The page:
I am excellent with names. I handle awkward situations beautifully and with a sense of humor — possibly due to my vast experience in, with, creating, and escaping them. I don't always toast marshmallows, but when I do, I toast them perfectly. I have been told by an eight-year-old that I am "the cutest babysitter," and I receive that.

I can sell just about anything if I believe in it. I am generally low-maintenance. Moms love me.

My jokes are sometimes funny, I have never lost a game of Bananagrams, and I brush my teeth like six times a day (I don't know if that's a good thing or a My Strange Addiction thing, but I already typed it so it's too late). I have decent Instagram game and will take and edit photos for you — and even offer caption suggestions, on occasion. I'm tall and will always reach things on the top shelf for you. I laugh at pretty much all jokes, so I am great for your self-esteem; and I know more about sports than the average American man but am nice enough to let them think otherwise if I sense that they are insecure.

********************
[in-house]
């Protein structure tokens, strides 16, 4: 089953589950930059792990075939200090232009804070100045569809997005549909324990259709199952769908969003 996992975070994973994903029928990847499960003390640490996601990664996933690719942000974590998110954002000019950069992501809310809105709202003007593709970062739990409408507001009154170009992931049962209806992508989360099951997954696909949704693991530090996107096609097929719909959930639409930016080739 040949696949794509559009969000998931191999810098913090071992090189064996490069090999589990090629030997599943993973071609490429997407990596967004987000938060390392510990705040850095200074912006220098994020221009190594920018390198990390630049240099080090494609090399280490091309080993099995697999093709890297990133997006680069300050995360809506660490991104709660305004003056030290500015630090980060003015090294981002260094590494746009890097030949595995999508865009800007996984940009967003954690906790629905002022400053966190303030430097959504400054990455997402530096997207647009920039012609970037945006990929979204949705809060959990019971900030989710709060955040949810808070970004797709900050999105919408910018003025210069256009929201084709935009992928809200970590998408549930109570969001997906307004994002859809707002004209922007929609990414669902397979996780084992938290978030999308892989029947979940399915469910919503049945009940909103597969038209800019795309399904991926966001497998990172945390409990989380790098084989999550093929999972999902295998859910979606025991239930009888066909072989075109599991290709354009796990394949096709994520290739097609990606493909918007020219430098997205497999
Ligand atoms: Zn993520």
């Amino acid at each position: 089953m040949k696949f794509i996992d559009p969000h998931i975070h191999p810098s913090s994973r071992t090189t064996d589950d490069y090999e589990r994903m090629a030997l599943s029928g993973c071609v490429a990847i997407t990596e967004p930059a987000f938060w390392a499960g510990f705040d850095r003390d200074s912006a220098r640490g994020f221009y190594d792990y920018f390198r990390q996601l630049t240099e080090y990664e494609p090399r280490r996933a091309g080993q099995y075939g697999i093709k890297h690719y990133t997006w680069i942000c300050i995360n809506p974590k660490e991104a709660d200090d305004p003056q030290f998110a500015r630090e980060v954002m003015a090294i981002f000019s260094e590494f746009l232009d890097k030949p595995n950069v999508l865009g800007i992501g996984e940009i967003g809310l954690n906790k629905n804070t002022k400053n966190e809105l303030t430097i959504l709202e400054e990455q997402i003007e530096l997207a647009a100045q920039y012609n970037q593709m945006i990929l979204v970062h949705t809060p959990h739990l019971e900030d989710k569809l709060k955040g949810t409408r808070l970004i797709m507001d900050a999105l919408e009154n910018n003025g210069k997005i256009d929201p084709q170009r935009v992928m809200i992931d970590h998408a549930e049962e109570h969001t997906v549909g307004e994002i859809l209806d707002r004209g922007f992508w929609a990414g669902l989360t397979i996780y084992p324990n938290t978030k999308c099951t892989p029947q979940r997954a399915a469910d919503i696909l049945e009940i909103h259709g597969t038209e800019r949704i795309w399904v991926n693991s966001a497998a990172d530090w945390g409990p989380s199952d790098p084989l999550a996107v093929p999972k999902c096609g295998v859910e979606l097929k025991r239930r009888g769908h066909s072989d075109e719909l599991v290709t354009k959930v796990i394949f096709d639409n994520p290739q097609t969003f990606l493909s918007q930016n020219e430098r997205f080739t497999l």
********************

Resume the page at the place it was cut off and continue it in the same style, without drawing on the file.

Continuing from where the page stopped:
I thrive in high-pressure situations and remain collected during emergencies. As a bonus, I'm type I diabetic and super fine with needles and blood and the like, so if someone in the office needs an EpiPen or busts their head open or something, I'm ya girl.

Celebrities and/or riches do not impress me, so I will never embarrass you by fangirling. I blend well into other cultures and social settings — give me five minutes of conversation with pretty much anyone, and I can establish common ground and at least one inside joke. I won't go so far as to say I was the backbone of my college intramural broomball team (the Ice Ice Babies made two consecutive, very deep playoff runs, for those who don't follow our sport closely) but I will give myself, like, the femur or a ribcage or something else fairly important.